Keeping your workplace in line with current trends helps your current employees work more effectively. It helps you recruit future employees who appreciate a forward-thinking company. It can even help you land clients.
For start-up companies, a well-designed workplace is even more important. The office needs to be able to grow along with the company while also setting the tone for how things work early on. So how do you do it?
As president of a family-run office furniture company, I’ve been keeping tabs on workplace trends for years and put together a few tips on how to design the perfect start- up office.These tips also apply to more established companies which are thinking of expanding in the next few years.
The big trend of the past few years has been the open office, in which employers have taken down walls that artificially separated workers from each other. While this kind of workspace has drawbacks on privacy and noise, it makes it dramatically easier for people to collaborate.
The office of tomorrow will have even more spaces for collaboration. One corner might be a cozy couch and a bunch of comfortable stools that can be easily reconfigured to serve as an impromptu meeting place for a group brainstorm.
Give Workers Privacy
Even in a collaborative office, there are times when workers need privacy. A good option is to keep one office empty for use by people who need to call their doctors or spouses to discuss sensitive personal issues or for two workers to talk about a proposal or have an annual review.
Another option, if you have an open-office layout, is to design a space with seating that’s designed both for collaboration and privacy. Some chairs now come with adjustable privacy screens that can let an individual worker isolate themselves to get work done or openly join a group discussion.
Setting up small conference rooms with an easy-to-use reservation system can also help to create more private spaces in an open-office layout.
The office cafeteria is no longer just for eating. As one of the places where employees from different departments congregate, it’s a crucial place for cross-team collaboration. Higher tables with integrated plugs and phone-charging USB outlets will help employees shift from an off- hand conversation into work, if inspiration strikes.
The same goes for chairs and couches throughout the office. All of them should come with integrated phone-charging and electrical outlets to allow them to serve as secondary workstations for people who just need a place to hunker down and get work done or get a fresh perspective.
Business is constantly changing, so your office should too. The office needs to be able to expand—and, sad to say, sometimes even contract—as new products are launched, new divisions are added and client demands shift.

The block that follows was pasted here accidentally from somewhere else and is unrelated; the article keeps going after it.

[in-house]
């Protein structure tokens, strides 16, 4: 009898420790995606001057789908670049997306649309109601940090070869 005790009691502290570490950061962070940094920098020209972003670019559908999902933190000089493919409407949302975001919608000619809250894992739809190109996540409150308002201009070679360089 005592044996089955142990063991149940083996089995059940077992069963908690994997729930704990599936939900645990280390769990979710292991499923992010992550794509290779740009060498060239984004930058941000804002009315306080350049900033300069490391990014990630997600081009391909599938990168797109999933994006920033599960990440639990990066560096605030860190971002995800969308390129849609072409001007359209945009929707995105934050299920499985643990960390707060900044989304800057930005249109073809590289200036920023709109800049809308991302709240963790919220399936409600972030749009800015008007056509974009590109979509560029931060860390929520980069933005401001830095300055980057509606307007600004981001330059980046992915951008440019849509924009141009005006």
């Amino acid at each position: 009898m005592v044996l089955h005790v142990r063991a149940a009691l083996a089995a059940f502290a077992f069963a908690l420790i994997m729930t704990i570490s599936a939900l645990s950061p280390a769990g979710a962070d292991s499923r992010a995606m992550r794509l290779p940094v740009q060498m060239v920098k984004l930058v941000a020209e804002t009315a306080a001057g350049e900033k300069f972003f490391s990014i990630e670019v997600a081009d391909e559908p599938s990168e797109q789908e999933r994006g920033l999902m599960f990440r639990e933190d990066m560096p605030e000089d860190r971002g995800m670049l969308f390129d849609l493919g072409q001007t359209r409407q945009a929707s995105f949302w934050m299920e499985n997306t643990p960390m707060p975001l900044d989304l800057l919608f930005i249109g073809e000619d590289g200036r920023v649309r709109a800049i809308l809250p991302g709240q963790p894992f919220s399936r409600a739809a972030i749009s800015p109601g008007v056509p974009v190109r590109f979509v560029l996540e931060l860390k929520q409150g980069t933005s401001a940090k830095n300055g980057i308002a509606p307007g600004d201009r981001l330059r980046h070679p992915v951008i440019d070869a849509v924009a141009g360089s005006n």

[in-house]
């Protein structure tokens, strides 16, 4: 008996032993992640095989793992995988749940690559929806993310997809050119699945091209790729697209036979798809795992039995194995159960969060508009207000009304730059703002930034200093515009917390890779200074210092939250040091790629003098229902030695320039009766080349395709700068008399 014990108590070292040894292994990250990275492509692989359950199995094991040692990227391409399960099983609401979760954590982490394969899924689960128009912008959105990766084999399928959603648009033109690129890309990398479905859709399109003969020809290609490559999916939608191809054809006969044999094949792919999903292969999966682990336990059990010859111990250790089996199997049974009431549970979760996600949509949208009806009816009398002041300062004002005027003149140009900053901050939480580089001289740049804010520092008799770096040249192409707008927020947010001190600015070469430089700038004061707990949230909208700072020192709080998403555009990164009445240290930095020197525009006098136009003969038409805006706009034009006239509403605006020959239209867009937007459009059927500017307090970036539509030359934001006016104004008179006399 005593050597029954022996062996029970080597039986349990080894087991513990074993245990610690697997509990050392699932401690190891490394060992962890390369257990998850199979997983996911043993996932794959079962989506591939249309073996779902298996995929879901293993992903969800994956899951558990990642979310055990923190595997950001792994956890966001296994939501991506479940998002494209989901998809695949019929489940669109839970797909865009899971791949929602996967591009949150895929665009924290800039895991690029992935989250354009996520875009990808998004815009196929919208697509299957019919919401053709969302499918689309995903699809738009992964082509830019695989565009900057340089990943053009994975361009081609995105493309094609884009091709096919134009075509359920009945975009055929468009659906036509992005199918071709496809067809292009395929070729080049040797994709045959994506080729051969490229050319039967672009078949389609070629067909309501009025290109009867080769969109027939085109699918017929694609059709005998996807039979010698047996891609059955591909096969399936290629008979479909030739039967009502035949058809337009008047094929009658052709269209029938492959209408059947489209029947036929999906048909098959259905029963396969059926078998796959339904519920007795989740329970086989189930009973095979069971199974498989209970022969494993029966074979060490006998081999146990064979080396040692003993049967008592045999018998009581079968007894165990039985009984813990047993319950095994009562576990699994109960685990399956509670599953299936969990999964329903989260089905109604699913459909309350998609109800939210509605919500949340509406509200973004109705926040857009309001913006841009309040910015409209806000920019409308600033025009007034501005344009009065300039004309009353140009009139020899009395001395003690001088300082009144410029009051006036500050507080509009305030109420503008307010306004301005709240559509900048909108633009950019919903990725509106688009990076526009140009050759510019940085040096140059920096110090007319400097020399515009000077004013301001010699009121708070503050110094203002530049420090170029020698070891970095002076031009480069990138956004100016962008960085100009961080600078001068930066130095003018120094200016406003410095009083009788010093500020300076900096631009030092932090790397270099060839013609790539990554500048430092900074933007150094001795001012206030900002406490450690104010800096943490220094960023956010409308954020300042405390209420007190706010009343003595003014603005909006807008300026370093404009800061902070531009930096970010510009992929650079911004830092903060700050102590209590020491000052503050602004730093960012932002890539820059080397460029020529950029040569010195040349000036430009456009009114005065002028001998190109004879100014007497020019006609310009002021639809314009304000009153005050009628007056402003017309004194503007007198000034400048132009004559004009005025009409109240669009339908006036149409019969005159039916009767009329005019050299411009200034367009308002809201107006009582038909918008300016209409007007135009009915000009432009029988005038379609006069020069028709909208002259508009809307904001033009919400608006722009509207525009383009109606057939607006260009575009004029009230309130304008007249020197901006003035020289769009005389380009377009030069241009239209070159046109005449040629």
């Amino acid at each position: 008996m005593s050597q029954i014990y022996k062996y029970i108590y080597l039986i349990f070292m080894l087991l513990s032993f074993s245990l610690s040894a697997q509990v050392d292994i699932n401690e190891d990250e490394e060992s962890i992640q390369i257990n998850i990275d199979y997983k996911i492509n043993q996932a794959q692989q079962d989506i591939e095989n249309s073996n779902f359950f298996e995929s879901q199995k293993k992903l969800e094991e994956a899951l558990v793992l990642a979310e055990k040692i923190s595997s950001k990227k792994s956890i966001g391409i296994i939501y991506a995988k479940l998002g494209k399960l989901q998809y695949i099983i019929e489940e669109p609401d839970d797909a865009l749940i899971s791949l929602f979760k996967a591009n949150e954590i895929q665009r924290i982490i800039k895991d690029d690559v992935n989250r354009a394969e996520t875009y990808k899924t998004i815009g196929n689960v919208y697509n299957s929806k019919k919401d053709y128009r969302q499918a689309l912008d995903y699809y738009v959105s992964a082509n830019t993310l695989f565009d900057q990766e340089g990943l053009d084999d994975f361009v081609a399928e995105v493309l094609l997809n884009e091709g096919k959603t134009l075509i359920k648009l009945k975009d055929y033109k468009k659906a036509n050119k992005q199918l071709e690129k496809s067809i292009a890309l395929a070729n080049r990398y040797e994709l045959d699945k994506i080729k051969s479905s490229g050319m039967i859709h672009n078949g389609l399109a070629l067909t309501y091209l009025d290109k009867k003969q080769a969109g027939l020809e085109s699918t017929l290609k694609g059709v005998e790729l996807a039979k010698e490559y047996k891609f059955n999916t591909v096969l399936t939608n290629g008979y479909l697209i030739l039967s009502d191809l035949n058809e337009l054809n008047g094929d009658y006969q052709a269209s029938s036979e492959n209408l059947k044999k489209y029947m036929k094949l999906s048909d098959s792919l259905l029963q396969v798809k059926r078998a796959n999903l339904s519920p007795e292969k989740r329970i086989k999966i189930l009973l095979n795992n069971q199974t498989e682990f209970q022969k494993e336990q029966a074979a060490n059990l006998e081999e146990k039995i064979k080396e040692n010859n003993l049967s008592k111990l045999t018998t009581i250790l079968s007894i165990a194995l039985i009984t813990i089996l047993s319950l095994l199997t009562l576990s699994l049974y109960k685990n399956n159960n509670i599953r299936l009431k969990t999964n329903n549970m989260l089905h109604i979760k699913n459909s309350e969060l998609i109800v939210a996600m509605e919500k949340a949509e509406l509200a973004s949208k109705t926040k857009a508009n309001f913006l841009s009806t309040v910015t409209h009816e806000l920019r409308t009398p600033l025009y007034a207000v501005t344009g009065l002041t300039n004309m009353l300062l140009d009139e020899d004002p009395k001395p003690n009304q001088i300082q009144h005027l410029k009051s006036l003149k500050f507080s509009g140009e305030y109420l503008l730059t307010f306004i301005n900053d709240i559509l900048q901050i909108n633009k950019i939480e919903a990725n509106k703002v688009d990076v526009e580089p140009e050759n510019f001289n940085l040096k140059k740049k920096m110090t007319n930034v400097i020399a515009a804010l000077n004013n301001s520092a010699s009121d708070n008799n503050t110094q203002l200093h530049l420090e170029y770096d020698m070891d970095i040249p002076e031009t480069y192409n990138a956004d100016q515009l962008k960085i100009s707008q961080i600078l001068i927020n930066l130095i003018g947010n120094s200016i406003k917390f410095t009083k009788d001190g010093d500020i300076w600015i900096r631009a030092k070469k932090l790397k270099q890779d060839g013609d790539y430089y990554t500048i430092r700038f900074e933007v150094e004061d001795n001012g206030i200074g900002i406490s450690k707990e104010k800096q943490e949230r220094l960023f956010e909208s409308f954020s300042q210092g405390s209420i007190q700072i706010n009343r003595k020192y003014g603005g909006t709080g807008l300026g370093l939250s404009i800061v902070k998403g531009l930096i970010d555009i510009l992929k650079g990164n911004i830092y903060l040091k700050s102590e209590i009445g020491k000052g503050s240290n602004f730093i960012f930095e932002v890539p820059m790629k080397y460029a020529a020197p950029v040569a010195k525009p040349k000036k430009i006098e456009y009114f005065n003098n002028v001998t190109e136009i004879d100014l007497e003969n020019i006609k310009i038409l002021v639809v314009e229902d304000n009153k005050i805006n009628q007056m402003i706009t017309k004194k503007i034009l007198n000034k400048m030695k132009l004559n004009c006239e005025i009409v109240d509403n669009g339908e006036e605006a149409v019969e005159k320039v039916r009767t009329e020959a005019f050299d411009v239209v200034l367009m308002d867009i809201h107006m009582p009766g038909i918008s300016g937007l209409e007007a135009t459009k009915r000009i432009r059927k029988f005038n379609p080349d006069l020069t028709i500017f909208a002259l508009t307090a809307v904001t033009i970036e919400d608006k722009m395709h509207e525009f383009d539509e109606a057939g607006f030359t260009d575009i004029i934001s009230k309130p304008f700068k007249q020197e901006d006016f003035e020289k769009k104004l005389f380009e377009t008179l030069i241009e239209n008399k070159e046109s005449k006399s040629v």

When buying desks, look for ones that can be easily moved and configured in lots of different designs. At first, you might want workers in small groups of four, but as your business grows, you might need to arrange them in a more efficient rows. You shouldn’t have to buy new furniture to do that.
Keep Things Democratic
At more established businesses, hierarchies tend to harden. The corner office becomes a prized location for a key member of management, while newer employees get stuck in the office hinterlands.
Start-ups can’t afford this kind of rigidity. The next big idea for your firm could come from its newest employee, which management might not hear from a secluded corner office. Design your office to be as un-hierarchical as possible, with workers of all levels regularly interacting in an egalitarian way.
Overall, the main objective for a new start-up is to be flexible. Just as your business strategy should be adaptive to the marketplace, your office infrastructure should also be able to change on a dime—and without spending too many dimes to do it.
Blake Zalcberg is president of OFM, a family-run office and school furniture manufacturer and distributor headquartered in North Carolina with distribution centers there and in California, Kansas, Pennsylvania, and Washington state. For more than twenty years, it has provided affordable and quality furniture through a nationwide dealer network, offering the latest concepts and designs to businesses, and government, health care and educational facilities. Working with manufacturers in Mexico, Taiwan and China, OFM designs furniture to meet the highest industry standards which are sold through a variety of retailers, mail-order catalogs, and online dealers including Staples, Wayfair, Overstock, and National Business Furniture. To learn more about OFM, visit: http://www.ofminc.com
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